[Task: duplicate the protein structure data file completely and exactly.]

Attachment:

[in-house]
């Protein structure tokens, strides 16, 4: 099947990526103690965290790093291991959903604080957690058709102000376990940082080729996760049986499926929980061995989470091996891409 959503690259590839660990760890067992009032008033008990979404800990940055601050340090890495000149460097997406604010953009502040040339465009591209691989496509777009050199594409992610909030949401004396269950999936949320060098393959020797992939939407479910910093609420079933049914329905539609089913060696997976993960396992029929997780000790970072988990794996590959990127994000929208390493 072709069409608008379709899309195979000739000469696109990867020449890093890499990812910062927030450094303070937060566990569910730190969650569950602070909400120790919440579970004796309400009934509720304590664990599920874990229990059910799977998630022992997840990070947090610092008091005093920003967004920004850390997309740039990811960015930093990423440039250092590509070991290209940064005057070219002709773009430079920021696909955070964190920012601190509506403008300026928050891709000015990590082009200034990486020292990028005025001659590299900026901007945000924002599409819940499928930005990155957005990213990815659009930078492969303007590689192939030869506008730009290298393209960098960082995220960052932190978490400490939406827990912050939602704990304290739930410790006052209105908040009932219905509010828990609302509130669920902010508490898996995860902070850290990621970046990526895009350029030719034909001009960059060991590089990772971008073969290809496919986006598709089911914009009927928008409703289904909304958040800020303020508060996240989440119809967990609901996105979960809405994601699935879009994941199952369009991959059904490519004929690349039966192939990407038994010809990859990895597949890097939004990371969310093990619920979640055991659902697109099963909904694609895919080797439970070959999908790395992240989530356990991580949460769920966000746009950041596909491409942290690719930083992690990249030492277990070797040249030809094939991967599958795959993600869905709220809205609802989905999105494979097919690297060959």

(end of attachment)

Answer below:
[in-house]
């Protein structure tokens, strides 16, 4: 099947990526103690965290790093291991959903604080957690058709102000376990940082080729996760049986499926929980061995989470091996891409 959503690259590839660990760890067992009032008033008990979404800990940055601050340090890495000149460097997406604010953009502040040339465009591209691989496509777009050199594409992610909030949401004396269950999936949320060098393959020797992939939407479910910093609420079933049914329905539609089913060696997976993960396992029929997780000790970072988990794996590959990127994000929208390493 072709069409608008379709899309195979000739000469696109990867020449890093890499990812910062927030450094303070937060566990569910730190969650569950602070909400120790919440579970004796309400009934509720304590664990599920874990229990059910799977998630022992997840990070947090610092008091005093920003967004920004850390997309740039990811960015930093990423440039250092590509070991290209940064005057070219002709773009430079920021696909955070964190920012601190509506403008300026928050891709000015990590082009200034990486020292990028005025001659590299900026901007945000924002599409819940499928930005990155957005990213990815659009930078492969303007590689192939030869506008730009290298393209960098960082995220960052932190978490400490939406827990912050939602704990304290739930410790006052209105908040009932219905509010828990609302509130669920902010508490898996995860902070850290990621970046990526895009350029030719034909001009960059060991590089990772971008073969290809496919986006598709089911914009009927928008409703289904909304958040800020303020508060996240989440119809967990609901996105979960809405994601699935879009994941199952369009991959059904490519004929690349039966192939990407038994010809990859990895597949890097939004990371969310093990619920979640055991659902697109099963909904694609895919080797439970070959999908790395992240989530356990991580949460769920966000746009950041596909491409942290690719930083992690990249030492277990070797040249030809094939991967599958795959993600869905709220809205609802989905999105494979097919690297060959």